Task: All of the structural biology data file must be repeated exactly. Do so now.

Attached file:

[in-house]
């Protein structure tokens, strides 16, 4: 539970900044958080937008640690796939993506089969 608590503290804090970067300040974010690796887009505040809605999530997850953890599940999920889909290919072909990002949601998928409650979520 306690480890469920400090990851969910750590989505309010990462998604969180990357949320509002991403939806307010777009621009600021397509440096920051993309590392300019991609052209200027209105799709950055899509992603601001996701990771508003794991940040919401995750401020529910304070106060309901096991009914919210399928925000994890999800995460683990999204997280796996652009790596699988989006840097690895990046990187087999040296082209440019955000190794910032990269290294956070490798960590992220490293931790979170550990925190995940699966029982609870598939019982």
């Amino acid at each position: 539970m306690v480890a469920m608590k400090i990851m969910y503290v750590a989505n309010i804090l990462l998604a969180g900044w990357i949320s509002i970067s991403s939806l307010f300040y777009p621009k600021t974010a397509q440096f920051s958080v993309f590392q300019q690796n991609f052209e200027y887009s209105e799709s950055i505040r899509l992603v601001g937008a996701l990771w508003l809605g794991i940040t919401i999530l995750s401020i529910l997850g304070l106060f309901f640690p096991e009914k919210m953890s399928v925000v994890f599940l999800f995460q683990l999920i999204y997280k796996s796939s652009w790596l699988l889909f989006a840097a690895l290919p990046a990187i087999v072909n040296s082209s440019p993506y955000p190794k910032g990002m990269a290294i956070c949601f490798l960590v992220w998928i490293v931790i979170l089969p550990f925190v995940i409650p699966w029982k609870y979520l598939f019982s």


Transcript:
[in-house]
């Protein structure tokens, strides 16, 4: 539970900044958080937008640690796939993506089969 608590503290804090970067300040974010690796887009505040809605999530997850953890599940999920889909290919072909990002949601998928409650979520 306690480890469920400090990851969910750590989505309010990462998604969180990357949320509002991403939806307010777009621009600021397509440096920051993309590392300019991609052209200027209105799709950055899509992603601001996701990771508003794991940040919401995750401020529910304070106060309901096991009914919210399928925000994890999800995460683990999204997280796996652009790596699988989006840097690895990046990187087999040296082209440019955000190794910032990269290294956070490798960590992220490293931790979170550990925190995940699966029982609870598939019982």
């Amino acid at each position: 539970m306690v480890a469920m608590k400090i990851m969910y503290v750590a989505n309010i804090l990462l998604a969180g900044w990357i949320s509002i970067s991403s939806l307010f300040y777009p621009k600021t974010a397509q440096f920051s958080v993309f590392q300019q690796n991609f052209e200027y887009s209105e799709s950055i505040r899509l992603v601001g937008a996701l990771w508003l809605g794991i940040t919401i999530l995750s401020i529910l997850g304070l106060f309901f640690p096991e009914k919210m953890s399928v925000v994890f599940l999800f995460q683990l999920i999204y997280k796996s796939s652009w790596l699988l889909f989006a840097a690895l290919p990046a990187i087999v072909n040296s082209s440019p993506y955000p190794k910032g990002m990269a290294i956070c949601f490798l960590v992220w998928i490293v931790i979170l089969p550990f925190v995940i409650p699966w029982k609870y979520l598939f019982s």